Married Authors Create a Very ‘Nice’ Romantic Comedy | chelseanow.com

Married Authors Create a Very ‘Nice’ Romantic Comedy

Power of two: Author Jennifer Miller and journalist Jason Feifer each played to their strengths when writing their novel “Mr. Nice Guy,” out on Oct. 16. | Photo by Karim Mustafa

BY BILL ROUNDY | A pair of married Park Slope writers have teamed up to write a sexy romantic comedy set in the dizzying world of Manhattan publishing. To create “Mr. Nice Guy,” which comes out on Oct. 16, Jennifer Miller and Jason Feifer drew on their experience toiling for magazines underneath a handful of celebrity writers.

“We like to think that this book captures media at the moment that it’s in right now — it’s a transitional moment,” said Jason Feifer, now the editor of Entrepreneur magazine. “Inside a place like Condé Nast, there’s Anna Wintour, and then there are a million underpaid 22-year-olds. It creates a kind of head-spinning experience, and we wanted to capture that.”

The couple, who now live in Park Slope with their three-year-old son, also captured the bizarre feeling of unpaid interns mingling with movie stars while covering premiere parties, or being invited to splashy events sponsored by liquor companies.

“The excess of all of that went into the book,” said Miller, author of the novels “The Year of the Gadfly” and “The Heart You Carry Home.”

The book follows a struggling magazine writers Carmen and Lucas, who have a one-night stand and then write regular dueling columns reviewing each other’s performance in bed.

Feifer came up with the idea years ago, while writing a dating column — but said he could not make it work as a novel. “I noodled on that for a very long time,” he recalled, “but I’m not a fiction writer. My career is in journalism.”

When Miller sold her second novel and was looking for a new project, Feifer suggested she take over his old idea. Instead, she proposed working on it together, with each playing to their strengths.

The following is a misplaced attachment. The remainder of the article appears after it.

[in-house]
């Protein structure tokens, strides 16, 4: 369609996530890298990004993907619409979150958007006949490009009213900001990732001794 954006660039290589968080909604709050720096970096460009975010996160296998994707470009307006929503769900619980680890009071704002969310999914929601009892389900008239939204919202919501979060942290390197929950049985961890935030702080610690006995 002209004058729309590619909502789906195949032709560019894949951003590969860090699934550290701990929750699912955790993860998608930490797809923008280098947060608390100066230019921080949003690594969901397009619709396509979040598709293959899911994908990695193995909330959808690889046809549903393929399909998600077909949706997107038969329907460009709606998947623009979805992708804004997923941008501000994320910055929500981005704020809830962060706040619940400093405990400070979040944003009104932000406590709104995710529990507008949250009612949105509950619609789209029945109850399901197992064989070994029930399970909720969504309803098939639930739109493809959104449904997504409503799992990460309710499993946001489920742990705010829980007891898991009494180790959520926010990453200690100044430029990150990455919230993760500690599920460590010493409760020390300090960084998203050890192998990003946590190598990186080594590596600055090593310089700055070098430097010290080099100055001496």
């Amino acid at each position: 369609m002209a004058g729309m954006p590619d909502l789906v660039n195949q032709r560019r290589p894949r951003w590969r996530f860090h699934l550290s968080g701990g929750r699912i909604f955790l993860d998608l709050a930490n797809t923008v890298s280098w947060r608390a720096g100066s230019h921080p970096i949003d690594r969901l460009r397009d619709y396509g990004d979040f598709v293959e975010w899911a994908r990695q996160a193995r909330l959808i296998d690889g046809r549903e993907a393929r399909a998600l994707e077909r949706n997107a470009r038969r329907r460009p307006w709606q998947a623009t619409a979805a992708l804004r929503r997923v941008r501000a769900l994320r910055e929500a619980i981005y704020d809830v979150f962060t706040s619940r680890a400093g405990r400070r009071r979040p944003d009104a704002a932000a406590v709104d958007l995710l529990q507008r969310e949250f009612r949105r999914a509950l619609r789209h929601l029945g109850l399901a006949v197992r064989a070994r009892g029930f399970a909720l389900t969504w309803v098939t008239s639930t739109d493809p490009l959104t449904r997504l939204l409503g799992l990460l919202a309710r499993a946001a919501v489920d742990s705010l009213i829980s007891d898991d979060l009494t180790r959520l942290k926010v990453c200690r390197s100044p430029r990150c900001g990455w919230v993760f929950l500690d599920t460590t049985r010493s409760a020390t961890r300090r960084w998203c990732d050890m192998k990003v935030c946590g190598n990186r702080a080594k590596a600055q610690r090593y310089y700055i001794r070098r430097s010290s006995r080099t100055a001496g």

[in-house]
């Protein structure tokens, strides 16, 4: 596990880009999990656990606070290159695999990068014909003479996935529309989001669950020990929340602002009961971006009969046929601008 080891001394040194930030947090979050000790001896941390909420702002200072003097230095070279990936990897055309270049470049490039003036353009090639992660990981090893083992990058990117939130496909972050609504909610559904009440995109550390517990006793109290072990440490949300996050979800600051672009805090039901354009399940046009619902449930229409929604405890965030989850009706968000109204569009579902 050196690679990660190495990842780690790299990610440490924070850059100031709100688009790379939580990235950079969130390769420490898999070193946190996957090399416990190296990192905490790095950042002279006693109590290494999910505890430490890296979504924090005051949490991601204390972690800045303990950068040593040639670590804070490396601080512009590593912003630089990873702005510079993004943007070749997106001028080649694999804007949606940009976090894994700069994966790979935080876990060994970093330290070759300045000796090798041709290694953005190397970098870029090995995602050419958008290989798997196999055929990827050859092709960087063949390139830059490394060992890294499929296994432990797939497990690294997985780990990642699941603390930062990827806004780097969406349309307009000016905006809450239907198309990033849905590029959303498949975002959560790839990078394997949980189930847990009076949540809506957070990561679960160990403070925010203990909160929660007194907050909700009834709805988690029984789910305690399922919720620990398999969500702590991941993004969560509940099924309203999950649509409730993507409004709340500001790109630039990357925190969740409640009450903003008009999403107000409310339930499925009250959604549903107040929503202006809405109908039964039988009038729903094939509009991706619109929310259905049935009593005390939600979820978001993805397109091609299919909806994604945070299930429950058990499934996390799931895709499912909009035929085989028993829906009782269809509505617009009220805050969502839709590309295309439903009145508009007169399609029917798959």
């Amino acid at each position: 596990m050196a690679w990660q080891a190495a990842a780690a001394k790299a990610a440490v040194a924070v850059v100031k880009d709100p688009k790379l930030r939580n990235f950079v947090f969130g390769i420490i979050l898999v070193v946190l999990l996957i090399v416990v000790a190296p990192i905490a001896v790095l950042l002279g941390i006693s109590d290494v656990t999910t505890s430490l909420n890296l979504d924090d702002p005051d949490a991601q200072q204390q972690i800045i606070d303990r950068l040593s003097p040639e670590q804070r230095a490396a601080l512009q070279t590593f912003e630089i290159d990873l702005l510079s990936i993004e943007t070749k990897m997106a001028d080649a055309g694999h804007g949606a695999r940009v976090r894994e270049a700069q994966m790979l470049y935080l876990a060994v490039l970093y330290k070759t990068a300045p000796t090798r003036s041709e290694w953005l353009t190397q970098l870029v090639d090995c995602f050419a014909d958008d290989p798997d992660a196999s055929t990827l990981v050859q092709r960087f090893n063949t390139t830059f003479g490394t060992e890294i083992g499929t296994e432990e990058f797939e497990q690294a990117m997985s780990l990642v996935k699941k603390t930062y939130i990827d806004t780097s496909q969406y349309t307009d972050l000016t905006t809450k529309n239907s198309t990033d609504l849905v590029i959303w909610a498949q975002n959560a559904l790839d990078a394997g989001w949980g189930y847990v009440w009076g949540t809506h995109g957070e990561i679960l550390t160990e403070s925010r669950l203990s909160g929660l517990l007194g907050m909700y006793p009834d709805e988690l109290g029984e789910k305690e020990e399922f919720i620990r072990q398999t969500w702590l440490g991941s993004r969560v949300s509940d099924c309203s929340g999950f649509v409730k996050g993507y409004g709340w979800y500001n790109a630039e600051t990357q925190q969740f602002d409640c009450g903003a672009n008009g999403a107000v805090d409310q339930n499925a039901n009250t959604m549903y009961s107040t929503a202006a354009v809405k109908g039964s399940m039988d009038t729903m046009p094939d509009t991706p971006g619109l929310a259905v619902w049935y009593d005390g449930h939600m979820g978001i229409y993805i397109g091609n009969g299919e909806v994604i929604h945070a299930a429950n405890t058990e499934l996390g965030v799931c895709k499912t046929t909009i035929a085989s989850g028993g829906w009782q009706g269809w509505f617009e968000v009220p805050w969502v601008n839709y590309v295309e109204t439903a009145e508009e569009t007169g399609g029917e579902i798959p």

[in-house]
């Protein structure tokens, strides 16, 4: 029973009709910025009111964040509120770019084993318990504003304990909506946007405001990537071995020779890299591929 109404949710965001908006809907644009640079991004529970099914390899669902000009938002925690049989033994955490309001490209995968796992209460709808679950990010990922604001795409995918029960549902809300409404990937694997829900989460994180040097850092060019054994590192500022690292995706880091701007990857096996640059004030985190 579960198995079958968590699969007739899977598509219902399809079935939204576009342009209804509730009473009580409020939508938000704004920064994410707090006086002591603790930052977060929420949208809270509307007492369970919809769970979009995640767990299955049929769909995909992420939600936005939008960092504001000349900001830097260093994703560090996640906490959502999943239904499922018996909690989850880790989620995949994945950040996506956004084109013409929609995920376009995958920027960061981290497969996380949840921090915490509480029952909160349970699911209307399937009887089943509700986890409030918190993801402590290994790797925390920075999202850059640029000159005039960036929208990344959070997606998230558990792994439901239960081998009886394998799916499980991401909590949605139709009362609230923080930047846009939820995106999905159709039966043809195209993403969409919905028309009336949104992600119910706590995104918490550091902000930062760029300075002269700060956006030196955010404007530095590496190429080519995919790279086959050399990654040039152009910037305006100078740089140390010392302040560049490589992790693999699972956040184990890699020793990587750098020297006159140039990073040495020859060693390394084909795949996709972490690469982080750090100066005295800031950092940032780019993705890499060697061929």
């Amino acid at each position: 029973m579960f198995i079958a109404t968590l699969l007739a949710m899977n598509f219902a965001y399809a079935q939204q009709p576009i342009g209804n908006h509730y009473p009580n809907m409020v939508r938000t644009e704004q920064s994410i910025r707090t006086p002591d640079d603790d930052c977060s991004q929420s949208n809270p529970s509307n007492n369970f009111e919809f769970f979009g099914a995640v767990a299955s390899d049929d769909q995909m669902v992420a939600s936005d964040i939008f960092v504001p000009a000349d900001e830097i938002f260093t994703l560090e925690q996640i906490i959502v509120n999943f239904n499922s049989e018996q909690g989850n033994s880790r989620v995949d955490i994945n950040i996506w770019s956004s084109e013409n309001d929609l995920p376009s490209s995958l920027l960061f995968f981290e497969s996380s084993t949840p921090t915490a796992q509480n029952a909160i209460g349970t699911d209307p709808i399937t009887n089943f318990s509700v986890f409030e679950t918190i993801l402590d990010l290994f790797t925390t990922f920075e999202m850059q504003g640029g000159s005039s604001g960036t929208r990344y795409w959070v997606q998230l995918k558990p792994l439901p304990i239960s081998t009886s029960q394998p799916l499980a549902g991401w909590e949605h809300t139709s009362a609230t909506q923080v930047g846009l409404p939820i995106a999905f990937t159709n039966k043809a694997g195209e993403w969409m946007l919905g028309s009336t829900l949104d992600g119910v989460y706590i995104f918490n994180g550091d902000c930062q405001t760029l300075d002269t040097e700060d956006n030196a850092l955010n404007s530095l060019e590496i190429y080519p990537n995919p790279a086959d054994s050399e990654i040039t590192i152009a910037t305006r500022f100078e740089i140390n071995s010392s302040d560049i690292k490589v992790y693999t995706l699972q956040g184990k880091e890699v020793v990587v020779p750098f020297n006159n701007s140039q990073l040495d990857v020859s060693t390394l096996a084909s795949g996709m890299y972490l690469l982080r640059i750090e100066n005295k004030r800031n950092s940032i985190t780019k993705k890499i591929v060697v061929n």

“We had very defined roles, which I think is important,” said Miller.

They agreed on a general story arc. Miller took over writing most of the narrative sections, while Feifer wrote each character’s columns.

One element did have to change, Miller noted. In an early version, a senior editor assigned the characters to sleep together and then write about it — an idea that is outmoded in the #MeToo era.

“This could have been passable in the last couple of years, but it would never fly these days,” Miller said. “It had to be her decision to do this, but she is kind of manipulated into it. And that’s something that she really has to grapple with over the course of the book — Carmen coming to terms with the fact that she’s made a lot of sacrifices.”

The launch party will feature a conversation with Stacy London, from the television show “What Not to Wear,” who Miller met and befriended during one of the splashy parties of her early journalism days.

The “Mr. Nice Guy” launch party, a free event, takes place at WeWork (500 Seventh Ave. at W. 37th St.) at 7pm on Tues., Oct. 16. Access info about the novel and its creators at mrniceguynovel.com.